October 1845-July 1846

The Collected Letters, Volume 20


JWC TO JOHN FORSTER ; 14 December 1845; DOI: 10.1215/lt-18451214-JWC-JF-01; CL 20: 75-76


Bay House Sunday [14 December 1845]

My dear Mr Forster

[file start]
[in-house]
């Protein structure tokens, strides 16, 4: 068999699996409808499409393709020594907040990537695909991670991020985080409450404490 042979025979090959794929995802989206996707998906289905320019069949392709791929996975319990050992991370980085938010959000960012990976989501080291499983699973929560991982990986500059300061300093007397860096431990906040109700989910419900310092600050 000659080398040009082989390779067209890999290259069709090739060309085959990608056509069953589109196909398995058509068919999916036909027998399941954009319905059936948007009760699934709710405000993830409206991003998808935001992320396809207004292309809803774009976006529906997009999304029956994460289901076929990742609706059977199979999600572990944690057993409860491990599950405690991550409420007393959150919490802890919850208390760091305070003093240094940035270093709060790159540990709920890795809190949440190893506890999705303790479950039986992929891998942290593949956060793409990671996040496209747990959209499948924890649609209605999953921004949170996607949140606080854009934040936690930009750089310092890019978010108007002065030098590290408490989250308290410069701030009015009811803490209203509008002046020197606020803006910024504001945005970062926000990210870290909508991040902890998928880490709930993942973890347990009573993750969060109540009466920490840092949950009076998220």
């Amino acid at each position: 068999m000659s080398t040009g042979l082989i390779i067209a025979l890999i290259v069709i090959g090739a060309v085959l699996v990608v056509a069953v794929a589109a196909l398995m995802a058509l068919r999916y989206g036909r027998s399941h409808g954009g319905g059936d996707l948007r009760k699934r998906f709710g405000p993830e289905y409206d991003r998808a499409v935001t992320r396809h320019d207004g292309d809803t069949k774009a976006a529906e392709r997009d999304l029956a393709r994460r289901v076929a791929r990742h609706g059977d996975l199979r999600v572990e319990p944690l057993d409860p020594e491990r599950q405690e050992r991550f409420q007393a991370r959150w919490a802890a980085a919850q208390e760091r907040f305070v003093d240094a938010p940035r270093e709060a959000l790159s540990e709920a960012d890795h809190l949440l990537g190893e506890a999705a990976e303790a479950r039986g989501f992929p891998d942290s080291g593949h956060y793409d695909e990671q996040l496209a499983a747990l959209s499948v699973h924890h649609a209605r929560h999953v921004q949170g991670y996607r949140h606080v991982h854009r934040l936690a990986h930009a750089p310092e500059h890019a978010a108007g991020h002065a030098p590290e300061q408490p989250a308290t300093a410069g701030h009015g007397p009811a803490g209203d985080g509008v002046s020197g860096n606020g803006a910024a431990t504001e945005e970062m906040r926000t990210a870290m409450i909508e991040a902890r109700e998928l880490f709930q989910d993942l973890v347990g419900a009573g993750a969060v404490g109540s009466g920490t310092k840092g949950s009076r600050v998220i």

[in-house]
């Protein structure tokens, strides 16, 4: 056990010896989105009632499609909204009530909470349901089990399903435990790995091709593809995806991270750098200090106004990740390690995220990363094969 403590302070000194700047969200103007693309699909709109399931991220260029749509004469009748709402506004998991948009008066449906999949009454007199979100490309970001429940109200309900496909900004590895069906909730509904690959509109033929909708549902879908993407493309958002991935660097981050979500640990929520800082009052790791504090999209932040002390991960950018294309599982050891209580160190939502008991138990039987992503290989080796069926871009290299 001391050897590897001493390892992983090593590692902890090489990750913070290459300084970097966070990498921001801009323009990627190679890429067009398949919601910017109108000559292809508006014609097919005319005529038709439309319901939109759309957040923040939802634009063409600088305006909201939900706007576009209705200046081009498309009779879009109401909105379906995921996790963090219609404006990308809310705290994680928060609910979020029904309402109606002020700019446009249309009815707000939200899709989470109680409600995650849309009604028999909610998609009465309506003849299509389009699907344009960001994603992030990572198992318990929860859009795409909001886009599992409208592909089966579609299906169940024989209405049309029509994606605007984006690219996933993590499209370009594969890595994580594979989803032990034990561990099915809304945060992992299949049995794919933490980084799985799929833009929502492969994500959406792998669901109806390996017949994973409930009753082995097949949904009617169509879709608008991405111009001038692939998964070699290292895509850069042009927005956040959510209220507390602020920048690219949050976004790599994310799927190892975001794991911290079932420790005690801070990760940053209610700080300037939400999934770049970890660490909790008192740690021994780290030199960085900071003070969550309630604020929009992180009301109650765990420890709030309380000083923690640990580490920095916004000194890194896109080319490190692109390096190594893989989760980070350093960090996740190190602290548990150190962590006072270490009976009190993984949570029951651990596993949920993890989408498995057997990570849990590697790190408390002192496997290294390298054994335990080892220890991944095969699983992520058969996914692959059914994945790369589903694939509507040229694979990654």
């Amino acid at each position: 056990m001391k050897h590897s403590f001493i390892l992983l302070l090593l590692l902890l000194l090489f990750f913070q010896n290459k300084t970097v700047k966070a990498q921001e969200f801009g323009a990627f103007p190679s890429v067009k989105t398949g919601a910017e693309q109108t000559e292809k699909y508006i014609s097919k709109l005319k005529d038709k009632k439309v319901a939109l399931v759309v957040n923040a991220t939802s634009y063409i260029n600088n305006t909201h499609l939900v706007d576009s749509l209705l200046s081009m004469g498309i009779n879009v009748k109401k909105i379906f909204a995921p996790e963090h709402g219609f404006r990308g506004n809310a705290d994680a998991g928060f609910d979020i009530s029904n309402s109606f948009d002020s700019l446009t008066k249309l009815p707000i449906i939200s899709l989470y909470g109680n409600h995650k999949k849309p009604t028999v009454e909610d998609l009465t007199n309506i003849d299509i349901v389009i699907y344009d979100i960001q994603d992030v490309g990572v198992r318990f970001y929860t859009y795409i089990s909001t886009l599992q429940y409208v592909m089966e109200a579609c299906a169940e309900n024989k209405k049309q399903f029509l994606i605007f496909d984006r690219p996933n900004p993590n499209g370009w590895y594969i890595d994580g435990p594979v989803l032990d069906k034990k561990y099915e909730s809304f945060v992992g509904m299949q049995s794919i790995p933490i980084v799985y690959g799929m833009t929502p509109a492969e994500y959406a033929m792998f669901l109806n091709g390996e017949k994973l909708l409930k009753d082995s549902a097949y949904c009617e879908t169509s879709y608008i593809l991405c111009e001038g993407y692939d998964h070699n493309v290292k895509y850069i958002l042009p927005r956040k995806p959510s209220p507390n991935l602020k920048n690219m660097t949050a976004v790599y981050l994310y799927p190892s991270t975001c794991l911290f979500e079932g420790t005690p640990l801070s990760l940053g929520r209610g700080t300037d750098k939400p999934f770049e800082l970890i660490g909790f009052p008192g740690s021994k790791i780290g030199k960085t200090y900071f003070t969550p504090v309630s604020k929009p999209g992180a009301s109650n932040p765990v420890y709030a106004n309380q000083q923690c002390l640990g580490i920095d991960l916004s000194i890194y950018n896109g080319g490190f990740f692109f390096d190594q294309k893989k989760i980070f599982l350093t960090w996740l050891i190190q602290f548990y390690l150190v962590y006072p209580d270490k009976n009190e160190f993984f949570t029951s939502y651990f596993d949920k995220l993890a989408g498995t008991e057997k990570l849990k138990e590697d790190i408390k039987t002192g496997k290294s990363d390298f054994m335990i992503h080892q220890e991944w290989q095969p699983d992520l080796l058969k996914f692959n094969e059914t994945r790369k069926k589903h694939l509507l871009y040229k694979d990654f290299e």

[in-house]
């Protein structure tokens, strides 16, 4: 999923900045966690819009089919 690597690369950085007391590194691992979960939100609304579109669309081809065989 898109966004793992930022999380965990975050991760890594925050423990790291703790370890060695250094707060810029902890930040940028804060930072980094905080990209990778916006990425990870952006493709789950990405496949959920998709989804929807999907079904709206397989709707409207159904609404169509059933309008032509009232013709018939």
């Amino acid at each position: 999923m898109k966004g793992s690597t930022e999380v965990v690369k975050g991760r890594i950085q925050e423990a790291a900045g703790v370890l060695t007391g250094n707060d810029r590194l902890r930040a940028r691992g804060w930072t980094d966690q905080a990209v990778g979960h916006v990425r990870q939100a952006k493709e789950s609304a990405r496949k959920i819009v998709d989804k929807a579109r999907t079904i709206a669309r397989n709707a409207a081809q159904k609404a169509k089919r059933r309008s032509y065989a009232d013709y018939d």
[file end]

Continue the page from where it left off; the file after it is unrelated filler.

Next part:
A woman is constantly getting warned against following “the impulses of her heart”!—WHY; I never could imagine!—for all the grand blunders I am conscious of having committed in life have resulted from neglecting or gainsaying the impulses of my heart to follow the insights of my understanding or still worse of other understandings And so I am now arrived at this with it, that I have flung my understanding to the dogs and think, do, say, and feel, just exactly as nature prompts me— Well! having just finished the reading of your article on Cromwell1 nature prompts me to take pen and paper, and I tell you that I think it devilishly well done, and quite as meritorious as the book itself—only that there is not so much bulk of it!— Now do not fancy it is my wife-nature that is so excited—I am a bad wife in so far as regards care about what is said of my husbands books in newspapers or elsewhere—I am always so thankful to have them done and out of the house, that the praise or blame they meet with afterwards is of the utmost insignificance to me—it is not then because your article covers him with generous praise that I am so delighted with it, but because it is full of sense and highmindedness of its own and most eloquently written.2 As Mrs Norton3 would say “I love you for writing it”—only nobody will impute to me a fraudulent use of that word! My pen—all pens here refuse to write intelligibly— We are to come in a fortnight hence and hope to see you then ever yours affectionately J C. Love to the Macreadys